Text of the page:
MV PRABHA DAYA's Master, Gordon Charles Pereira, has been arrested, but remains on board until he can be relieved, according to gCaptain which, as usual, has a good wrap-up of events to date: http://gcaptain.com/captain-arrested-fatal-high-seas/ This story also notes that the VDR may have missing data around the time that the hit-n-run is said to have taken place.
The gCaptain story also notes that the Second Officer, Prasobh Sugathan, who was originally said to have jumped overboard in a suicide attempt, may have actually been pushed overboard; here is an interview with his father that appeared on the news site newKerala.com, in which he claims that his son was "thrown out of the ship": http://www.newkerala.com/news/2011/worldnews-169981.html
K. E. Suguthan claims that the shipping company is trying to frame his son for the killing of the 5 fishermen. He says his son escaped the murder attempt when he was rescued from the sea by Sri Lankan fishermen the next day. Prasobh Suguthan suffered minor injuries and pneumonia, and is in hospital at Trincomalee.
In a story that appeared on IBNLive, Manoj V. Joy of Sailors Helpline, Chennai, charged the Indian investigatory authorities with "glaring discrimination" in that “The authorities are using two entirely different yardsticks. They are going ahead with a sudden action against the master of an Indian vessel while the captain of a foreign vessel which committed a more serious offence is roaming free?" http://ibnlive.in.com/news/arrest-shows-glaring-discrimination/238773-60-116.html
The story also quotes Capt. Veresh Malik who says that third-world sailors are treated differently; he compares the nature of the two incidents, characterizing one as an "error in judgment", while calling the other "outright murder".
There is still a lot we don't know about the hit-n-run; no matter how you regard the investigatory procedures we'll probably eventually arrive at the truth. In the meantime, there's much for a sailor to think upon. The failure of MV PRABHA DAYA to respond to calls for rescue coordination alone is disturbing.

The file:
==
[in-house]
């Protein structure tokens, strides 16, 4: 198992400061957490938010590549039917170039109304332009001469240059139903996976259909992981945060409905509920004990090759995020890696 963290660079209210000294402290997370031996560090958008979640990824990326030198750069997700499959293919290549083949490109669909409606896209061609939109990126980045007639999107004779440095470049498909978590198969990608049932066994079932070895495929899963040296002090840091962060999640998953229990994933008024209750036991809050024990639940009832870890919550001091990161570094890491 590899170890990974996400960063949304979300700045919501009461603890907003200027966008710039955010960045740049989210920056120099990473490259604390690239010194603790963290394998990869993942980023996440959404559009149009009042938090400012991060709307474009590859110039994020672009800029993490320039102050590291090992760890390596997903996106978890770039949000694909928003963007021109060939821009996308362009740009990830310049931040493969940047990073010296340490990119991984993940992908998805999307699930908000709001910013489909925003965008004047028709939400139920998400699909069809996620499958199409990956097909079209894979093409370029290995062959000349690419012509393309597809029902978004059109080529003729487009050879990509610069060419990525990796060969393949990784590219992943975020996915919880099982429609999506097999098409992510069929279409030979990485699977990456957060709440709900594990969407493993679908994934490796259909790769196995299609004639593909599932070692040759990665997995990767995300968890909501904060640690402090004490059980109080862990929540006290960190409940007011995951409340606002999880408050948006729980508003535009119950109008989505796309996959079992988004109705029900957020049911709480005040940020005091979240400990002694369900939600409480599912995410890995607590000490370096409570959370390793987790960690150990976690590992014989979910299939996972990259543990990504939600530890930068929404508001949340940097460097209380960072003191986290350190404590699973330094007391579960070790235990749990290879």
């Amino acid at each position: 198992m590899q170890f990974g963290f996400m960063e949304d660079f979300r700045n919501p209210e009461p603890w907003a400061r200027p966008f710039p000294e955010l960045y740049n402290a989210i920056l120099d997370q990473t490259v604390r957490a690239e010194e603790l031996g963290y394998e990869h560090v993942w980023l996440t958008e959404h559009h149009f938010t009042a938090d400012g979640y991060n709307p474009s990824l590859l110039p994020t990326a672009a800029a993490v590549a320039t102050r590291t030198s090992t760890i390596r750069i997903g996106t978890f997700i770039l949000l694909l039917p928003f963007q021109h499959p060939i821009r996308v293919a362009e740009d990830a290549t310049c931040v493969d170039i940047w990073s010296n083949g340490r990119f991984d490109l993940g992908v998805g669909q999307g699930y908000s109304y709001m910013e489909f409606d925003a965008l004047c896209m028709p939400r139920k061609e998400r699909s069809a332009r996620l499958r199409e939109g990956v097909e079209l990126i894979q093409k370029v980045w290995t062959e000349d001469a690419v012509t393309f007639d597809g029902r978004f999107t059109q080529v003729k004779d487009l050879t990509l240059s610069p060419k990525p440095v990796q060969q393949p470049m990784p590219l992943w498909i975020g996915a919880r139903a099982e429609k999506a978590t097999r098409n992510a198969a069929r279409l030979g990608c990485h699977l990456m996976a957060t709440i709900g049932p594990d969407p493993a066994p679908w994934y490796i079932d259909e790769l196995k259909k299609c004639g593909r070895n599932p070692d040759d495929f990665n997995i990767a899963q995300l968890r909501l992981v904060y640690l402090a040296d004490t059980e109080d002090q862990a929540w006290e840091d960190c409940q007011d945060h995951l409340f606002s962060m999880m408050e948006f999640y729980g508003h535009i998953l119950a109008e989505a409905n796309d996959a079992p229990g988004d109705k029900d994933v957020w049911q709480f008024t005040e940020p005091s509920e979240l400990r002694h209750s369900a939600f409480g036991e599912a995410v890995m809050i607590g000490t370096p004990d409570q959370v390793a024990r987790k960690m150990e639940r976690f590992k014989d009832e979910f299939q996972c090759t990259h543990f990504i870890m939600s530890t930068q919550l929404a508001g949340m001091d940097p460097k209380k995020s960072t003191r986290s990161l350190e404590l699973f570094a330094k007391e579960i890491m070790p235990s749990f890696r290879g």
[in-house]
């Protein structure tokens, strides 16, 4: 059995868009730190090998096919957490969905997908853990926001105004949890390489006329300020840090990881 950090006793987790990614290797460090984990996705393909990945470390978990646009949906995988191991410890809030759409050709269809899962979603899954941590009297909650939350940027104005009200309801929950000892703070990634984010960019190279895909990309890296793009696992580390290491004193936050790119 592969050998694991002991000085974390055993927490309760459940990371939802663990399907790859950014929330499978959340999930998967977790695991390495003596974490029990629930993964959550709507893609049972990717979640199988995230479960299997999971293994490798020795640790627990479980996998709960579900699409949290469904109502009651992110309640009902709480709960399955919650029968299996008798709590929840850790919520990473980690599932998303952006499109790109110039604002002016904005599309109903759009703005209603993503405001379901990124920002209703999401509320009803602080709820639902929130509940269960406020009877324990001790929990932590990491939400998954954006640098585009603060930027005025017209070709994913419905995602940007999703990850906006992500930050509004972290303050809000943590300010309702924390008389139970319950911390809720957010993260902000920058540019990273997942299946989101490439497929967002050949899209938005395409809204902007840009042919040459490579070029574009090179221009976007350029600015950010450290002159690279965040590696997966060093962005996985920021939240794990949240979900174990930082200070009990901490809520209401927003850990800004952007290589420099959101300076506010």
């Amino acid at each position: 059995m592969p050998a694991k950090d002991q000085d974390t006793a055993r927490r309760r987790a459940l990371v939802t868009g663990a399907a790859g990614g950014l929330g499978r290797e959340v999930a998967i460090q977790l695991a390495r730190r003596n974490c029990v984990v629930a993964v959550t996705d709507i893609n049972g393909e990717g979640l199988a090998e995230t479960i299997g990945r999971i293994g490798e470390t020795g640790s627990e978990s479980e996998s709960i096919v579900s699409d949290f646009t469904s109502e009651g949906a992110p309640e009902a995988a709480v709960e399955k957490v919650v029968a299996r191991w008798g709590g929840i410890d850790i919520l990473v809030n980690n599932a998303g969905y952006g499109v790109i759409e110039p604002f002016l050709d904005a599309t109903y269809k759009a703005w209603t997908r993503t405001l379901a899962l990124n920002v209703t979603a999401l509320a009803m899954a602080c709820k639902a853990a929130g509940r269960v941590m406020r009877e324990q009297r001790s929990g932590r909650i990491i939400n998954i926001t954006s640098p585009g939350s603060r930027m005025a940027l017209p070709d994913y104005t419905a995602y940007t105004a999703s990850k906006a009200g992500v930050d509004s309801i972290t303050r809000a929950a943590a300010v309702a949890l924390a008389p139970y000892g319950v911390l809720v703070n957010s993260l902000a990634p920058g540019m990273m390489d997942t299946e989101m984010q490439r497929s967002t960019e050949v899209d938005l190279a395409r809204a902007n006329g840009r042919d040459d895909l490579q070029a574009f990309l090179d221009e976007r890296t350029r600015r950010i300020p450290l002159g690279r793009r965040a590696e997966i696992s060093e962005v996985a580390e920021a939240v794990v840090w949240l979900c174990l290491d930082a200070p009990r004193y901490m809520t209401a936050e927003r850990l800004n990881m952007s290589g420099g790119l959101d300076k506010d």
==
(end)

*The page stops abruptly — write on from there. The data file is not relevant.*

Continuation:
I've had the experience, as I'm sure you have too, of calling another vessel at sea repeatedly without result. This usually isn't cupidity; it can be distraction or inattention by the watch, a radio set improperly (at the sending or receiving end), poor language skills, or some other unintentional cause. It happens quite a bit, and sometimes results in collisions - see this link: http://exportlogisticsguide.com/cargo-ships-collide-off-mumbai/
It also has to be noted that because of declining fishing stocks, Indian fishermen have been going much further offshore in search of fish, in small vessels that may be hard to see. Fishing can be an exhausting profession, and sometimes fishermen aren't as alert as they might be. They may not answer the radio; they may not even be monitoring vessel traffic in their vicinity at all times. Some may not have the high-tech nav aids we take for granted. All these things can expose them to greater hazard. It's one thing to say that they should address these things; but as responsible professional seamen, we need to be aware of reality as regards fishermen, and take extra precautions when navigating in their vicinity - for our own sake as well as theirs.
Have you had any experiences along these lines? How do you feel about the MV PRABHA DAYA case? Please comment below!